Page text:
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        'Death august and royal'

NEED TO KNOW:
flesh of her flesh’: family – the people of England
the fallen’: men brutally killed in war – the British and their allies, but not Germans and theirs
august’: (rhyming with 'for dust') 'majestic', 'inspiring respect'
the immortal spheres’: the orbits of the planets, therefore 'the sky', the traditional location of ‘heaven’
staunch’: firm, loyal
with their faces to the foe’: advancing to kill, not turning to retreat
at the going down of the sun’: evening and sunrise – military tradition starts the day with the bugle call ‘Reveille’ at dawn and ends at sunset with the ‘Last Post’, a bugle call often played at military funerals and Remembrance ceremonies
no lot’: no part in ordinary everyday working life
foam’: the sea, here the English Channel and the North Sea
well-spring’: a deep source of water (essential to life) which feeds a water well

 

MORE POETRY

TWO FAMOUS POEMS FROM THE FIRST WORLD WAR
|FOR THE FALLEN | ANTHEM FOR A DOOMED YOUTH|


  for the fallen
| the story of the poem | what does the poem say? |

THE STORY OF THE POEM
Laurence Binyon, who was 45 in 1914, was a British academic and poet. He worked for the Red Cross during the First World War, and did not visit the front line until 1916. He wrote this poem, which became more famous than its writer, soon after the war began in August 1914. At that time men were volunteering to fight. It was easy then to encourage people to feel a kind of romantic idealism about fighting for one’s country, and to support ‘the cause of the free’ – especially as Britain entered the war to ‘rescue’ Belgium, which the German army had just invaded.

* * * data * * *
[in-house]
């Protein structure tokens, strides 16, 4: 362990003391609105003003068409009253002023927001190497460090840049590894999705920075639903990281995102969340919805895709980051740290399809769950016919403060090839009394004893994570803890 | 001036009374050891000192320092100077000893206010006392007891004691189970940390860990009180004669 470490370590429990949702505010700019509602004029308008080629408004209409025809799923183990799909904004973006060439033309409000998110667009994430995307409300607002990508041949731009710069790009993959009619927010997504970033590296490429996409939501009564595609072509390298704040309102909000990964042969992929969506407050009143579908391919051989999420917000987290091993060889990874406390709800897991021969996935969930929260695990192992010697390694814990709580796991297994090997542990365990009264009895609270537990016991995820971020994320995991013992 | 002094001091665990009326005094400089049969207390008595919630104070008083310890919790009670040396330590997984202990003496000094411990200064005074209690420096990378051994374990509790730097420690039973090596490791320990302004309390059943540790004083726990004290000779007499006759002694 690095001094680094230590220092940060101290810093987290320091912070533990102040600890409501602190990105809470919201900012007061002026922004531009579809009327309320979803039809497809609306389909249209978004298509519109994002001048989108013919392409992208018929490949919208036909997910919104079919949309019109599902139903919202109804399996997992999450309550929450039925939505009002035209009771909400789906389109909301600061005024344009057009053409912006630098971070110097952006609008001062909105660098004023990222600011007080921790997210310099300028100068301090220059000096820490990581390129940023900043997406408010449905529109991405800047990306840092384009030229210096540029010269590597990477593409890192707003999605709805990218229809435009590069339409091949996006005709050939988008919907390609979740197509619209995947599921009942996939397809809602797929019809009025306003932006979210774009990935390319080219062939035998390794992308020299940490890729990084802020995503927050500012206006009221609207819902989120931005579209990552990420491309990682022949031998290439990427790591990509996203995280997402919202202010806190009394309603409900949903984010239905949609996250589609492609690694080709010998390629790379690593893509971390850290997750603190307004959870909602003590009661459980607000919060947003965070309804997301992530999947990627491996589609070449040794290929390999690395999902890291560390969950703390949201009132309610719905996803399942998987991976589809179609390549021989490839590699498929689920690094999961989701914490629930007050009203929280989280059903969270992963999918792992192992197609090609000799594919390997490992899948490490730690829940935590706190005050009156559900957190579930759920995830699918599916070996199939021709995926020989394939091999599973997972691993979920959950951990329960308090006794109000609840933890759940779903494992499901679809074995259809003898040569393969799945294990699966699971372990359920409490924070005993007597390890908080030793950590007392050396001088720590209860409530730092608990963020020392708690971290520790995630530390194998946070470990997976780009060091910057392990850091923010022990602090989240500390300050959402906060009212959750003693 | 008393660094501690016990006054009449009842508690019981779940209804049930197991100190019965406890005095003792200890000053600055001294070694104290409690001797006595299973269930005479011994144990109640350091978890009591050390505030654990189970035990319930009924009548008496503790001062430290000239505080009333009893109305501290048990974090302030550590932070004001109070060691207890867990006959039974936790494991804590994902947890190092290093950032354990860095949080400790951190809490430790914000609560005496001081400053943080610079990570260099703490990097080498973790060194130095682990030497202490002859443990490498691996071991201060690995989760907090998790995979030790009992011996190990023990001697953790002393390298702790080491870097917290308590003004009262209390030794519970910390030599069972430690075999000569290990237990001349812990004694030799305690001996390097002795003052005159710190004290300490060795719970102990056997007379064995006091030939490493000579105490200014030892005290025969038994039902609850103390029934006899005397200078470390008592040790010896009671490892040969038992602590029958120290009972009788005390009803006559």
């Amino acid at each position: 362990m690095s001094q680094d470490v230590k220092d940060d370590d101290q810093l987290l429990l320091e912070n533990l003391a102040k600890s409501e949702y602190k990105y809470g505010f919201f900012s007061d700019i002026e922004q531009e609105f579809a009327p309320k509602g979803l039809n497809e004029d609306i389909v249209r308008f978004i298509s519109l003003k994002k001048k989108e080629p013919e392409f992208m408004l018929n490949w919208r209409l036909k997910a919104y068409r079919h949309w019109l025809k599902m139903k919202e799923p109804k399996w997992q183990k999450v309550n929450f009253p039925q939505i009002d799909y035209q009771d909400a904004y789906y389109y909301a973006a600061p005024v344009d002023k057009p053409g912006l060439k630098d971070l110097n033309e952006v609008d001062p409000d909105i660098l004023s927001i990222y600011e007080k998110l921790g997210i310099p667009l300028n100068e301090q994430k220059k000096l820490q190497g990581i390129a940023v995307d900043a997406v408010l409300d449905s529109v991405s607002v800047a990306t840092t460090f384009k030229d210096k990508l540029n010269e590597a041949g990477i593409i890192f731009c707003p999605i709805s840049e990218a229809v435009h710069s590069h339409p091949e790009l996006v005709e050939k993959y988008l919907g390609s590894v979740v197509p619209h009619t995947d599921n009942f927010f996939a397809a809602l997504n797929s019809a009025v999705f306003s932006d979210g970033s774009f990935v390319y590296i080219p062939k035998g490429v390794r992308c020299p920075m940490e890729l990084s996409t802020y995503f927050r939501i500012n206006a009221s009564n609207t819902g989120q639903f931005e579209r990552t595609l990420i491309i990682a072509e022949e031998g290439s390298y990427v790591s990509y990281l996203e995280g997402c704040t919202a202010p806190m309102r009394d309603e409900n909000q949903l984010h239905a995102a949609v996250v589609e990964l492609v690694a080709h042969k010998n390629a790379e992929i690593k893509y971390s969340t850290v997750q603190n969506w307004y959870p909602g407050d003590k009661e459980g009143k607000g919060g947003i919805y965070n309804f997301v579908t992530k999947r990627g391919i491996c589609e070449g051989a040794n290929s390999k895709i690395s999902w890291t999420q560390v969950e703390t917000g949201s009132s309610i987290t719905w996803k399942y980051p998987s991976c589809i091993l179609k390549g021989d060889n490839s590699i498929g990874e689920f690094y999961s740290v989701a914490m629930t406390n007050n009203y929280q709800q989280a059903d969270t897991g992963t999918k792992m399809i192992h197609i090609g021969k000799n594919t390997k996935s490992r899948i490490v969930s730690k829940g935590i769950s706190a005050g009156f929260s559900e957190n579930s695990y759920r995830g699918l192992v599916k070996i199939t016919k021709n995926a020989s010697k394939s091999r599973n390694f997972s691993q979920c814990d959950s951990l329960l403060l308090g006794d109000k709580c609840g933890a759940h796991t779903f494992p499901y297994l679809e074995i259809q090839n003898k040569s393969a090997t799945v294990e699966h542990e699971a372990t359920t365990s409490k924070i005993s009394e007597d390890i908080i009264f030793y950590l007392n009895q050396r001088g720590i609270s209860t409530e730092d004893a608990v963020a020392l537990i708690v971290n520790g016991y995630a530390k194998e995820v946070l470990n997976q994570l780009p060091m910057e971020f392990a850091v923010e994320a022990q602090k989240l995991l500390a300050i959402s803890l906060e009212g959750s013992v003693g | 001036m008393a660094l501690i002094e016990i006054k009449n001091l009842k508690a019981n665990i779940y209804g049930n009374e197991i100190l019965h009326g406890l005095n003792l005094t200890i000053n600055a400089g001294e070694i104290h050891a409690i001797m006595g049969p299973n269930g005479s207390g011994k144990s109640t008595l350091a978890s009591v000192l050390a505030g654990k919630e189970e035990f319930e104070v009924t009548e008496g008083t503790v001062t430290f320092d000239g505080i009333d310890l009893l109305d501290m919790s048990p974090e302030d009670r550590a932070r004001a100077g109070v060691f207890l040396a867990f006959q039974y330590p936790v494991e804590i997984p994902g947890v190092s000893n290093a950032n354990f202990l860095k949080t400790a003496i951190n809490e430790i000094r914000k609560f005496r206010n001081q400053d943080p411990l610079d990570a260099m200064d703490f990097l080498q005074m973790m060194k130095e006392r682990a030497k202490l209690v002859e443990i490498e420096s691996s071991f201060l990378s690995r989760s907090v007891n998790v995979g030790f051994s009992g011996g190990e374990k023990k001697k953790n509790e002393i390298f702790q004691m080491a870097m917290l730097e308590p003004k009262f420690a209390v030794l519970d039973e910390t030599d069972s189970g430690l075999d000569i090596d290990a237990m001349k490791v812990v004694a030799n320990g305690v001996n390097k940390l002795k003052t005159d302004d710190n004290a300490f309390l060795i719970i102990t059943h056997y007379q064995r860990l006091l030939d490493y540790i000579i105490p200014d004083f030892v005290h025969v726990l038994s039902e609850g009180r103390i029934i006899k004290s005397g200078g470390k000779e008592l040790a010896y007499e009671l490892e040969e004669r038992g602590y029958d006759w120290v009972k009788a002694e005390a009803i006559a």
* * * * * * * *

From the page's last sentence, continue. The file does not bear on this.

Not many people in Britain in 1914 knew what war was really like. Their ideas of it were associated with fine uniforms, heroic and selfless behaviour, skill in using weapons, and reports of military success. At this time many British men were unemployed and living in poverty, and they saw joining up as a way of earning a wage – and doing something important for their country at the same time. They knew it would be dangerous, but believed it would be a noble and heroic way to die. And many of them would die, as Laurence Binyon realised. So he wrote his poem to express a romantic view of war. He had no difficulty getting it published in a national paper: ideas like these were easier to live with than the harsh truth, and readers bereaved by war might find their sadness a little less hard to bear.

As it turned out, this war was the most horrific there had yet been. People did turn for comfort to Laurence Binyon’s poem. After the war, when Remembrance Day ceremonies began to take place every November, lines from the poem (especially the fourth verse) became familiar to many, whether recited at Remembrance Day ceremonies or as words engraved on headstones in war cemeteries round the world.

In a way, the poem took a significant part in creating the manner and tone of Remembrance, inventing for soldiers’ deaths an almost spiritual grandeur that had little or no basis in the real events of the war.

what does the poem say?




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